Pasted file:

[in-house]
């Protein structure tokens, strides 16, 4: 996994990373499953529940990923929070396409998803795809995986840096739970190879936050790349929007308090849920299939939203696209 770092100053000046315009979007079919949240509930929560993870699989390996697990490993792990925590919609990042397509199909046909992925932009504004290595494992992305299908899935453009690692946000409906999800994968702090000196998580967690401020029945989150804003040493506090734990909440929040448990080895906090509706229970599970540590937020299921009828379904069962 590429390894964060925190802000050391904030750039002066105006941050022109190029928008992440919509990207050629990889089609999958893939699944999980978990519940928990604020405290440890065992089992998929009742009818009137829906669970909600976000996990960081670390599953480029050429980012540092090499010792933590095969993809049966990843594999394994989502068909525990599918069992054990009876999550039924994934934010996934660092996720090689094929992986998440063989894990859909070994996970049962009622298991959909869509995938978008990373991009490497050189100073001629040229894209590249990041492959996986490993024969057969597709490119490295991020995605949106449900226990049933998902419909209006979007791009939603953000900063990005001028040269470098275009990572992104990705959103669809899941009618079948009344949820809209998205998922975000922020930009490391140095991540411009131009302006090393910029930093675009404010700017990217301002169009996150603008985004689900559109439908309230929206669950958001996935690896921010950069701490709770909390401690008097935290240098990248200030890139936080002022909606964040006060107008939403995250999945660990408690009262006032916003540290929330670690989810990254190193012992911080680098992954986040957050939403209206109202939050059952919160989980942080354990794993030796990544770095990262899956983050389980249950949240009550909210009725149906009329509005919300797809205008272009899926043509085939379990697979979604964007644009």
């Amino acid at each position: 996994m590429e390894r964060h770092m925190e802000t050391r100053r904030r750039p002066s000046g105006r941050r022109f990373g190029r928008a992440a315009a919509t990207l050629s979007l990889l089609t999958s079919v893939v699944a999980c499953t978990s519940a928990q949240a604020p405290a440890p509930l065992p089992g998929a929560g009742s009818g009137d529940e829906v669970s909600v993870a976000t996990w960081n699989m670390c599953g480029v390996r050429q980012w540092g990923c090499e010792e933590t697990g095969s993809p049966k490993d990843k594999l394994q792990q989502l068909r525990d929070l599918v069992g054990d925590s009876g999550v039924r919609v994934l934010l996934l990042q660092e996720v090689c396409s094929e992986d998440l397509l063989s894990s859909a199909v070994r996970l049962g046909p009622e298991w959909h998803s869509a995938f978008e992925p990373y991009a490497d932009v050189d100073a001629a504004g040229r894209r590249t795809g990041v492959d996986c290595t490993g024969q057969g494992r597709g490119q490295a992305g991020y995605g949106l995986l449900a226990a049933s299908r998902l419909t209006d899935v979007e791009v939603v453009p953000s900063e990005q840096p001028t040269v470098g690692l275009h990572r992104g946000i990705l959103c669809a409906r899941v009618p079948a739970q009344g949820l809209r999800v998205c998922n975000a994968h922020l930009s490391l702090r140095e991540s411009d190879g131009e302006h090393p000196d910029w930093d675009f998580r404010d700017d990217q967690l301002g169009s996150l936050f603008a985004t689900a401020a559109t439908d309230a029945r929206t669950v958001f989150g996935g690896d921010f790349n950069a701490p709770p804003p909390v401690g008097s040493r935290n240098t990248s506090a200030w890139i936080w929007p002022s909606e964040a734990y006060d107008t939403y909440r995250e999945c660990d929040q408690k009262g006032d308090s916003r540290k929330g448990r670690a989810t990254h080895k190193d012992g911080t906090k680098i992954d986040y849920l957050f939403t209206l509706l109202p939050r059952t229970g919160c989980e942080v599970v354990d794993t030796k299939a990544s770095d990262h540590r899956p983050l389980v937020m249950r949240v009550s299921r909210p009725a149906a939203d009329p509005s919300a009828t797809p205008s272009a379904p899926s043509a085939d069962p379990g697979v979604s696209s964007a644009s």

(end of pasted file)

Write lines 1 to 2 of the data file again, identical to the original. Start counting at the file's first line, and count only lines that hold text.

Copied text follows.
[in-house]
């Protein structure tokens, strides 16, 4: 996994990373499953529940990923929070396409998803795809995986840096739970190879936050790349929007308090849920299939939203696209 770092100053000046315009979007079919949240509930929560993870699989390996697990490993792990925590919609990042397509199909046909992925932009504004290595494992992305299908899935453009690692946000409906999800994968702090000196998580967690401020029945989150804003040493506090734990909440929040448990080895906090509706229970599970540590937020299921009828379904069962 590429390894964060925190802000050391904030750039002066105006941050022109190029928008992440919509990207050629990889089609999958893939699944999980978990519940928990604020405290440890065992089992998929009742009818009137829906669970909600976000996990960081670390599953480029050429980012540092090499010792933590095969993809049966990843594999394994989502068909525990599918069992054990009876999550039924994934934010996934660092996720090689094929992986998440063989894990859909070994996970049962009622298991959909869509995938978008990373991009490497050189100073001629040229894209590249990041492959996986490993024969057969597709490119490295991020995605949106449900226990049933998902419909209006979007791009939603953000900063990005001028040269470098275009990572992104990705959103669809899941009618079948009344949820809209998205998922975000922020930009490391140095991540411009131009302006090393910029930093675009404010700017990217301002169009996150603008985004689900559109439908309230929206669950958001996935690896921010950069701490709770909390401690008097935290240098990248200030890139936080002022909606964040006060107008939403995250999945660990408690009262006032916003540290929330670690989810990254190193012992911080680098992954986040957050939403209206109202939050059952919160989980942080354990794993030796990544770095990262899956983050389980249950949240009550909210009725149906009329509005919300797809205008272009899926043509085939379990697979979604964007644009």